Friday, May 29, 2009

SIFF 2009, Day 2

I Know You Know (2008) dir. Justin Kerrigan

To Jamie (Arron Fuller), Charlie (Robert Carlyle) is a hero.  He dresses suave, he appears to know everyone, but Jamie knows his father is in trouble.  Charlie confides in Jamie that they are in danger, if they are found, but that Mr. Fisher will protect them.  Through the eyes of the child, the obvious explanation is that Charlie is a spy and Charlie convincingly plays this role.  So convincingly, that he begins to believe it himself.

I Know You Know is an intriguing film.  It was suspenseful and consistently engaging.  Both Fuller and Carlyle were quite good, especially Carlyle who needed to move from creating a fantasy life in order to protect his son from knowing the truth then the development of mental illness, when his lies become his reality.  I Know You Know was a good flick that ended with an emotional punch to the gut that I really was not expecting.   

Nurse.Fighter.Boy (2008) dir. Charles Officer

The title is a nice synopsis of this quietly, moving Canadian film about a Jamaican family in Canada.  This was a lovely film, but very difficult to write about.  It follows the lives of an immigrant family of two, a night nurse and her son as she struggles with sickle-cell anemia.  Their lives become entwined with a boxer, Silence, who is boxer finding himself suddenly in charge of a boxing gym after the sudden death of the owner.  The film has little dialog and thus, we learn about these characters from their habits, the music they listen to, and the choices they make.  Probably due to this, Nurse.Fighter.Boy has an intimacy with these characters that is a bit of a rarity.  This was a lovely film, with an excellent soundtrack that can be downloaded at the Nurse.Fighter.Boy official website.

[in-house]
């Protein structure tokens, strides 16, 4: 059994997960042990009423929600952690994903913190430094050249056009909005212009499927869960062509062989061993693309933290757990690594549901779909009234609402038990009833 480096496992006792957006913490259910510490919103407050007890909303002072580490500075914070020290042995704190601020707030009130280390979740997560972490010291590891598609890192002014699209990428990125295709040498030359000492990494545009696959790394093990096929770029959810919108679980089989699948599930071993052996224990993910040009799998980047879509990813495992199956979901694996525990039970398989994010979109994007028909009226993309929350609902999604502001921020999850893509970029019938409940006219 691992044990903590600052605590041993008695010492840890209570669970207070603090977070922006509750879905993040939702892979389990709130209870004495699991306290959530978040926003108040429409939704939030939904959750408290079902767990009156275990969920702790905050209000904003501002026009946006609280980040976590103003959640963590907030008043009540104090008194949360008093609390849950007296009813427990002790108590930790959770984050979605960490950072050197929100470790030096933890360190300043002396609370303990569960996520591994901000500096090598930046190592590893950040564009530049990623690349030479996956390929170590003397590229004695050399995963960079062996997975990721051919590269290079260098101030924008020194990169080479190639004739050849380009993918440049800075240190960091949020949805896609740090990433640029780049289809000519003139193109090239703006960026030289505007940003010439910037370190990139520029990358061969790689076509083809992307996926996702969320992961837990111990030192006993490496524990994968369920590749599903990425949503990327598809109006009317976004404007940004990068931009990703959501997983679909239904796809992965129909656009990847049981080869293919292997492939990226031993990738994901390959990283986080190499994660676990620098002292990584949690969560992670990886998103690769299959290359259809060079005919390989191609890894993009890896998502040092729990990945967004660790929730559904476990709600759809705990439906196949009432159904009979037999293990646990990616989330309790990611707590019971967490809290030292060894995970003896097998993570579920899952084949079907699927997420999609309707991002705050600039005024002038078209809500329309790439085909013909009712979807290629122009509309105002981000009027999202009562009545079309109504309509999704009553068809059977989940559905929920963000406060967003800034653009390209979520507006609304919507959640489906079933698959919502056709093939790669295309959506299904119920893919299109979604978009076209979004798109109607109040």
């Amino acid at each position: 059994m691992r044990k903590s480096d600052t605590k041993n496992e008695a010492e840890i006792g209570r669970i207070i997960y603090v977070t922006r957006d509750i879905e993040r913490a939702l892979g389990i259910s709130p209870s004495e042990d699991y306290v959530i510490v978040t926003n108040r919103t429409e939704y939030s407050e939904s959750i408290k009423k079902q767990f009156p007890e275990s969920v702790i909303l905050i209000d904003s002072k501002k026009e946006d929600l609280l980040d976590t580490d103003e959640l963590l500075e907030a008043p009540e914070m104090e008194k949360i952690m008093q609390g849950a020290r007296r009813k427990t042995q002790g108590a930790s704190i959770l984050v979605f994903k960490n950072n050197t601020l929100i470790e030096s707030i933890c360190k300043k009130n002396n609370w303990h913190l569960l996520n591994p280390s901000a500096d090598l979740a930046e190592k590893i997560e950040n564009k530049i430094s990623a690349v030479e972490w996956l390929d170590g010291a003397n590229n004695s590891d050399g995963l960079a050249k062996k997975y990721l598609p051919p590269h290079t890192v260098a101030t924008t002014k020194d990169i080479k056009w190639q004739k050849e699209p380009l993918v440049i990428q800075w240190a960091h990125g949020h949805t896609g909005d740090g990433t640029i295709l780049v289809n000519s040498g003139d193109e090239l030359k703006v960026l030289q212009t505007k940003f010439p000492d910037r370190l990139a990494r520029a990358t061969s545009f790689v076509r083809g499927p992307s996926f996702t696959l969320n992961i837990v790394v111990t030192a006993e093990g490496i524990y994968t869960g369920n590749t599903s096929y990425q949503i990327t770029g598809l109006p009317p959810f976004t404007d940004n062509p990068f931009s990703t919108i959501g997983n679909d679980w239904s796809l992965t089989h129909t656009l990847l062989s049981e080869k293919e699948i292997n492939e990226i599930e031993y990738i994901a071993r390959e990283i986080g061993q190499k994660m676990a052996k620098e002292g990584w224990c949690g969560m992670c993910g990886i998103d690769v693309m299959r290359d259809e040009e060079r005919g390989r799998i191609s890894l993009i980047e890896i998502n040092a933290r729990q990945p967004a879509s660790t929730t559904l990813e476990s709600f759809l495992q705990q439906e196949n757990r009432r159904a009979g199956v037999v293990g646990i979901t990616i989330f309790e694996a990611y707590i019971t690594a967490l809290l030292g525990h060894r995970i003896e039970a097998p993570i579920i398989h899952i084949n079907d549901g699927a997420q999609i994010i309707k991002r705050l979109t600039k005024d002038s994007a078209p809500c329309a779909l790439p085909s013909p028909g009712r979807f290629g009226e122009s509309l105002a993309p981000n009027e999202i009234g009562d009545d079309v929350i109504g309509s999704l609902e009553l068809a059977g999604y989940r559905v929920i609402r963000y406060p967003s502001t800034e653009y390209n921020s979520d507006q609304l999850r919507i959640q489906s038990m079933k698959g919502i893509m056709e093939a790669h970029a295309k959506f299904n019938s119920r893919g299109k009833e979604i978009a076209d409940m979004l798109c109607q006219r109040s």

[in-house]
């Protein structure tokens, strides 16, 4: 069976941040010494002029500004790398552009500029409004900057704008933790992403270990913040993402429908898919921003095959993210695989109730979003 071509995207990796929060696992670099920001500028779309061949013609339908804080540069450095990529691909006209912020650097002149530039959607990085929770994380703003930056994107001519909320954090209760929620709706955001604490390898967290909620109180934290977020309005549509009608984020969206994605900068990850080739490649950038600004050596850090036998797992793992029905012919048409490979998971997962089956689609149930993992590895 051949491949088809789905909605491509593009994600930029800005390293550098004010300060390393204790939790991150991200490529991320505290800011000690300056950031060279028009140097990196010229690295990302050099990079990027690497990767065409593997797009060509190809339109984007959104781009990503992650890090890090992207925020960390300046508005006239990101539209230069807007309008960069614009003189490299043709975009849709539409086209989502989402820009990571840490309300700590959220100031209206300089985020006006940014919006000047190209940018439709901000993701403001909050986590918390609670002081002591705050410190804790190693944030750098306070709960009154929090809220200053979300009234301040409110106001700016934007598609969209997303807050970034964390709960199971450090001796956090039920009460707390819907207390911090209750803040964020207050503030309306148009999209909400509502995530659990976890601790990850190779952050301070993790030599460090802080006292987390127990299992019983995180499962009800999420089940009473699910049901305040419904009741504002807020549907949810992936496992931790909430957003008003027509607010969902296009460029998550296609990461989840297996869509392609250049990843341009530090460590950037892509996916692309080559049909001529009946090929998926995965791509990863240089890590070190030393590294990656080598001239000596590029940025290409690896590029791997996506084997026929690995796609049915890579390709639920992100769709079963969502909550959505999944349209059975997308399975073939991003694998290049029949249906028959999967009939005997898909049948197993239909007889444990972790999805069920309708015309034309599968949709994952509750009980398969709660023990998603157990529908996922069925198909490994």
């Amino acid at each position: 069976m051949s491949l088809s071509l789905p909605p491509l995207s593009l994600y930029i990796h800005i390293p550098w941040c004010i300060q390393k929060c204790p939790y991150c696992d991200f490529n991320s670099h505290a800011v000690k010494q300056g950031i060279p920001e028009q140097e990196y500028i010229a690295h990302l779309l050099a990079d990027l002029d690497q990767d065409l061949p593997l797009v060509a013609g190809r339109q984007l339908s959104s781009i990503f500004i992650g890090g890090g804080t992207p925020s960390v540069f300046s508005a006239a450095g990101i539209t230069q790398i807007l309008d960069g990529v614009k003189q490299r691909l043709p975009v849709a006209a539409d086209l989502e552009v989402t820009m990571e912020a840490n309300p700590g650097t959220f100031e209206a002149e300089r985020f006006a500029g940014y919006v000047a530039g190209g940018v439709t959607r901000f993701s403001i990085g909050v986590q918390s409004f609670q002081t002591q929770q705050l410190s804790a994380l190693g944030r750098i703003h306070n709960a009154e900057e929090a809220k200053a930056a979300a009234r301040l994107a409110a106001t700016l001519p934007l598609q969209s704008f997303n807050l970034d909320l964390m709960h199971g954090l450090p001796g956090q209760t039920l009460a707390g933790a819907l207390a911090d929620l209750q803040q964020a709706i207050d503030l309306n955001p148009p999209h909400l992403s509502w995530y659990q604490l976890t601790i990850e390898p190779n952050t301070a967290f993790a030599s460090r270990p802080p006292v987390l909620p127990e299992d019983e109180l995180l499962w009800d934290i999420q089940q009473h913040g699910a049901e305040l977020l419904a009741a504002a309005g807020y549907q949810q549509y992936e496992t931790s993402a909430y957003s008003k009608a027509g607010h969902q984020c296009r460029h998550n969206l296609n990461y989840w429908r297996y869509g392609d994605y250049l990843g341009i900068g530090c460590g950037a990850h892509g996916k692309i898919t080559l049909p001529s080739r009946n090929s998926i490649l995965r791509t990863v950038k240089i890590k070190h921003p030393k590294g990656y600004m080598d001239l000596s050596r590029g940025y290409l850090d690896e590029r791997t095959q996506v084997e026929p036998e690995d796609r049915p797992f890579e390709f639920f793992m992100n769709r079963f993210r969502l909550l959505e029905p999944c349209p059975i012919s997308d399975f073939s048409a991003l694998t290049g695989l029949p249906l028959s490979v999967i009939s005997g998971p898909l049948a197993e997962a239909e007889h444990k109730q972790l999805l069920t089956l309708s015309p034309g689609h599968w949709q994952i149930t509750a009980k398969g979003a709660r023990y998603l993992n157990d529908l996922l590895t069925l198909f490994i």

http://www.nursefighterboy.ca/

Still Walking (2008) dir. Hirokazu Koreeda

Hong Kong action-cinema may be the genre that resulted in my falling in love with Asian cinema, but it is the subtle Japanese drama that resulted in my complete adoration of Japanese cinema.  Still Walking, or 歩いても、歩いても, is easily compared to Ozu's family dramas, with similar focus on family dynamics and slow pacing.  In the film, Yokoyama Ryota returns to his childhood home during an annual family reunion to commemorate the death of his brother, who drown 15 years before.  He brings his wife and her 10 year-old son home to meet the family.  His sister is already there, loudly entertaining her rambunctious clan as their mother tries to work in the kitchen.  All the while, the family patriarch hides away in the examination room, left from the days when he practiced medicine.

Still Walking results in a contemplation on all of the the promises that are never kept.  Unlike, Tokyo Story, the emphesis is placed on the surviving children.  On the disapointing choices that they've made in life, on their failures, and the things they try to keep from their disapproving parents.  Ryota is unemployed, but keeps quiet on this matter.  But he also makes promises to his parents that are never kept.  But in the end, life goes on and much remains the same and I suspect Ryota has more in common with his parents then he knows. 

http://www.aruitemo.com/index.html





Saturday, May 23, 2009

SIFF 2009, Day 1


Departures (2008) dir. Youjirou Takita

Last night, we went to the very sold out screening of Departures (Okuribito). Departures was the winner of the Best Foreign Language film for the Oscars, so unlike most of the films at SIFF, people have heard of this one. And I, having some awareness of the wonderful dramatic films that are made in Japan, had high expectations.